7. We have considered these documents but would not like to interfere with the factual findings recorded by the Labour Court, which has been affirmed by the High Court with respect to the engagement of the first respondent by the appellant hospital. It has been explained to us that the first respondent had impleaded the second respondent as a co-respondent in view of the stand taken by the appellant regarding the first respondent’s engagement through the second respondent, which factum was disputed by the first respondent. No doubt, the appellant has also placed before us Annexure P-4, an agreement dated 01.04.2003 between the appellant and the second respondent for engaging contractual workers, including 12 ward boys/aya/patient helpers, but this contract states that the payment will be made by the appellant to the second respondent every month within one week from the date of receipt of bill, which if required will be rectified to meet valid objections of the appellant. The reason why we would not like to rely upon the said agreement is that the Labour Court took notice of documents like attendance register/duty chart, copy of the joining report, salary payment register, etc. and then arrived at the conclusion with respect to the employer-employee relationship. The agreement would not by itself be a determinative factor as the first respondent is not a party to the agreement. The factual finding of the Labour Court is comprehensive and requires no interference. Thus, we are unable to accept the first contention of the appellant on the question of employer-employee relationship.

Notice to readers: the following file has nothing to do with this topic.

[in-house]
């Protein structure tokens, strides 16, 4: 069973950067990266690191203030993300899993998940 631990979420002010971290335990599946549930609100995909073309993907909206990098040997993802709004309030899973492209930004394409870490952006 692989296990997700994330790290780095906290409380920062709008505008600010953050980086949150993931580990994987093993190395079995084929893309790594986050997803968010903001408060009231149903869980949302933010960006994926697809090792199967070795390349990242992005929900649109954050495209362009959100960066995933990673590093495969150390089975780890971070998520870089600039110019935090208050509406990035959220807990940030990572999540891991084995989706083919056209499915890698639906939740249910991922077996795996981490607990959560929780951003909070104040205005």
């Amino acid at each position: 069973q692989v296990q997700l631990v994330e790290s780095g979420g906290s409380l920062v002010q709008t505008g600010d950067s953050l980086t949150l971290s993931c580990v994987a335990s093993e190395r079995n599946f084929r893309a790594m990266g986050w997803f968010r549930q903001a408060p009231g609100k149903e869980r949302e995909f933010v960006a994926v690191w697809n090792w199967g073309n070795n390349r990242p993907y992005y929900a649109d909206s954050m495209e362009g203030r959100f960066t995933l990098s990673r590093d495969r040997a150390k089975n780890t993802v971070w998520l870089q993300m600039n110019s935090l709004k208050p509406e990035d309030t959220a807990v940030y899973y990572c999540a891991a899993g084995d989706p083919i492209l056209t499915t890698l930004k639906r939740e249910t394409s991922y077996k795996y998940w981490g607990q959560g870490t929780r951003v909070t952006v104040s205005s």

8. However, on the question of reinstatement and compensation payable, we are inclined to accept the alternative submissions made by the appellant. The appellant is a hospital run by the State Government which requires approval of the State Government for creation of regular posts and for recruitment and appointment. The procedure as prescribed under the relevant extant rules has to be followed. The first respondent has not asserted or claimed that the procedure prescribed was followed for his selection and appointment. On the other hand, the appellant is right in relying upon letter dated 30.03.1999 issued by the Special Secretary, Government of Uttar Pradesh granting permission to appoint 28 workers on contractual basis at the appellant hospital. Thereafter, by another letter dated 29.03.2003, the Assistant Secretary, Government of Uttar Pradesh, had granted approval for 106 posts to be held on contract and creation of 111 posts in the regular pay-scale. With regard to the posts to be filled on contract, fixed salary was payable and no other facility was to be provided to such employees. Before granting further benefits or facilities, approval of the Government was necessary. It is the case of the first respondent that he was appointed on a fixed salary and was neither entitled to nor granted any perks or other facilities. The appellant has placed before us the list of 111 regular posts, which does not include ward boys. On the other hand, the list of 106 contractual posts states that 35 ward boys/maids had to be appointed.